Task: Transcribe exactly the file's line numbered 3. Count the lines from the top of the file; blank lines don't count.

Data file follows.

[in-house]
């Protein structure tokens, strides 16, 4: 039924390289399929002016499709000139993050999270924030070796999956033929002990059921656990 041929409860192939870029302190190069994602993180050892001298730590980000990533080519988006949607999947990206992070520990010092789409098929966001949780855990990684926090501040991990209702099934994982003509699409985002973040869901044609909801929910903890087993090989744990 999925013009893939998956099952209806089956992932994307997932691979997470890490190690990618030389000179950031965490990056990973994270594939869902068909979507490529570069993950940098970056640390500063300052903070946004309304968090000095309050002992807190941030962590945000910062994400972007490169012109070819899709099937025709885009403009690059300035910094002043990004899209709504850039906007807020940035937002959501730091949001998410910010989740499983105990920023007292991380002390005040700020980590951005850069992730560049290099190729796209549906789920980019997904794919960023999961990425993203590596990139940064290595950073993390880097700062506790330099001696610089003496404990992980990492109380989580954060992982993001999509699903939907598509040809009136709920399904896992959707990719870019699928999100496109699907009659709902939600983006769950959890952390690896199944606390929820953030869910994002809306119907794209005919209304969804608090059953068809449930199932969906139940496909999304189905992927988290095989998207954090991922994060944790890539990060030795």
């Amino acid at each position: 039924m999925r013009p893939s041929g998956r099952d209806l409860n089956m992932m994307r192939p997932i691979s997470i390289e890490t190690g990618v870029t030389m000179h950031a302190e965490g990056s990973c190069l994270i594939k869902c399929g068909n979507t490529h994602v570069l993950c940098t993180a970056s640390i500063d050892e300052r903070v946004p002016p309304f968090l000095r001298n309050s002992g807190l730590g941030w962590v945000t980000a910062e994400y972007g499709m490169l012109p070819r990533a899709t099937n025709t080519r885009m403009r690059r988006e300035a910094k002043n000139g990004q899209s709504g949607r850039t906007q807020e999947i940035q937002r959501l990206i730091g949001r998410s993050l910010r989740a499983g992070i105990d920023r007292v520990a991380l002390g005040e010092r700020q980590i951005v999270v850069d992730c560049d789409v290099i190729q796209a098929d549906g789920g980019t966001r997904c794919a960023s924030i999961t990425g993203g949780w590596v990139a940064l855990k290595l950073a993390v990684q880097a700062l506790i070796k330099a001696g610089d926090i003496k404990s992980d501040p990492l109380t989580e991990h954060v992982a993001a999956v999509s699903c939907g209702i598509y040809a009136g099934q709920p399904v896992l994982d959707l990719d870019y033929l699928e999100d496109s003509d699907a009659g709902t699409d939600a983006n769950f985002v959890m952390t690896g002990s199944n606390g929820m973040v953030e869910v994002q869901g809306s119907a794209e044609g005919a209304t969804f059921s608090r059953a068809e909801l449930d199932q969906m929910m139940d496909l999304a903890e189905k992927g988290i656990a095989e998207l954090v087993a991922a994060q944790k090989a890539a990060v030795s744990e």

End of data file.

């Amino acid at each position: 039924m999925r013009p893939s041929g998956r099952d209806l409860n089956m992932m994307r192939p997932i691979s997470i390289e890490t190690g990618v870029t030389m000179h950031a302190e965490g990056s990973c190069l994270i594939k869902c399929g068909n979507t490529h994602v570069l993950c940098t993180a970056s640390i500063d050892e300052r903070v946004p002016p309304f968090l000095r001298n309050s002992g807190l730590g941030w962590v945000t980000a910062e994400y972007g499709m490169l012109p070819r990533a899709t099937n025709t080519r885009m403009r690059r988006e300035a910094k002043n000139g990004q899209s709504g949607r850039t906007q807020e999947i940035q937002r959501l990206i730091g949001r998410s993050l910010r989740a499983g992070i105990d920023r007292v520990a991380l002390g005040e010092r700020q980590i951005v999270v850069d992730c560049d789409v290099i190729q796209a098929d549906g789920g980019t966001r997904c794919a960023s924030i999961t990425g993203g949780w590596v990139a940064l855990k290595l950073a993390v990684q880097a700062l506790i070796k330099a001696g610089d926090i003496k404990s992980d501040p990492l109380t989580e991990h954060v992982a993001a999956v999509s699903c939907g209702i598509y040809a009136g099934q709920p399904v896992l994982d959707l990719d870019y033929l699928e999100d496109s003509d699907a009659g709902t699409d939600a983006n769950f985002v959890m952390t690896g002990s199944n606390g929820m973040v953030e869910v994002q869901g809306s119907a794209e044609g005919a209304t969804f059921s608090r059953a068809e909801l449930d199932q969906m929910m139940d496909l999304a903890e189905k992927g988290i656990a095989e998207l954090v087993a991922a994060q944790k090989a890539a990060v030795s744990e």